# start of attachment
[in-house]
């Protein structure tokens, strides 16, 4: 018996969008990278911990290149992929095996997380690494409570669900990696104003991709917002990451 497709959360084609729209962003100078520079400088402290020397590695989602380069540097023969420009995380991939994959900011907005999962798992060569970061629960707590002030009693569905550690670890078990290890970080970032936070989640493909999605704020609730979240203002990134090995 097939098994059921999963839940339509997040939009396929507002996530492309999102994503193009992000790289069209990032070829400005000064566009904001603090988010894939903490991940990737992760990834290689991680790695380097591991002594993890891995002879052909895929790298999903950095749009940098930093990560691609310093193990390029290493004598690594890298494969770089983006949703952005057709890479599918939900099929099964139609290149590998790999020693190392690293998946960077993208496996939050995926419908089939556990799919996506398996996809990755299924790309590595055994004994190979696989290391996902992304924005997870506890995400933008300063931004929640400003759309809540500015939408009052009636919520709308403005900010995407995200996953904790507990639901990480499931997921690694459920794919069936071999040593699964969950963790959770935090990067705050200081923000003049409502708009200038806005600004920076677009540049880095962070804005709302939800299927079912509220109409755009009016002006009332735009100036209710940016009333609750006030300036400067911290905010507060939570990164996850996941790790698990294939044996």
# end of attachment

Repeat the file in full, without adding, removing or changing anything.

[in-house]
């Protein structure tokens, strides 16, 4: 018996969008990278911990290149992929095996997380690494409570669900990696104003991709917002990451 497709959360084609729209962003100078520079400088402290020397590695989602380069540097023969420009995380991939994959900011907005999962798992060569970061629960707590002030009693569905550690670890078990290890970080970032936070989640493909999605704020609730979240203002990134090995 097939098994059921999963839940339509997040939009396929507002996530492309999102994503193009992000790289069209990032070829400005000064566009904001603090988010894939903490991940990737992760990834290689991680790695380097591991002594993890891995002879052909895929790298999903950095749009940098930093990560691609310093193990390029290493004598690594890298494969770089983006949703952005057709890479599918939900099929099964139609290149590998790999020693190392690293998946960077993208496996939050995926419908089939556990799919996506398996996809990755299924790309590595055994004994190979696989290391996902992304924005997870506890995400933008300063931004929640400003759309809540500015939408009052009636919520709308403005900010995407995200996953904790507990639901990480499931997921690694459920794919069936071999040593699964969950963790959770935090990067705050200081923000003049409502708009200038806005600004920076677009540049880095962070804005709302939800299927079912509220109409755009009016002006009332735009100036209710940016009333609750006030300036400067911290905010507060939570990164996850996941790790698990294939044996």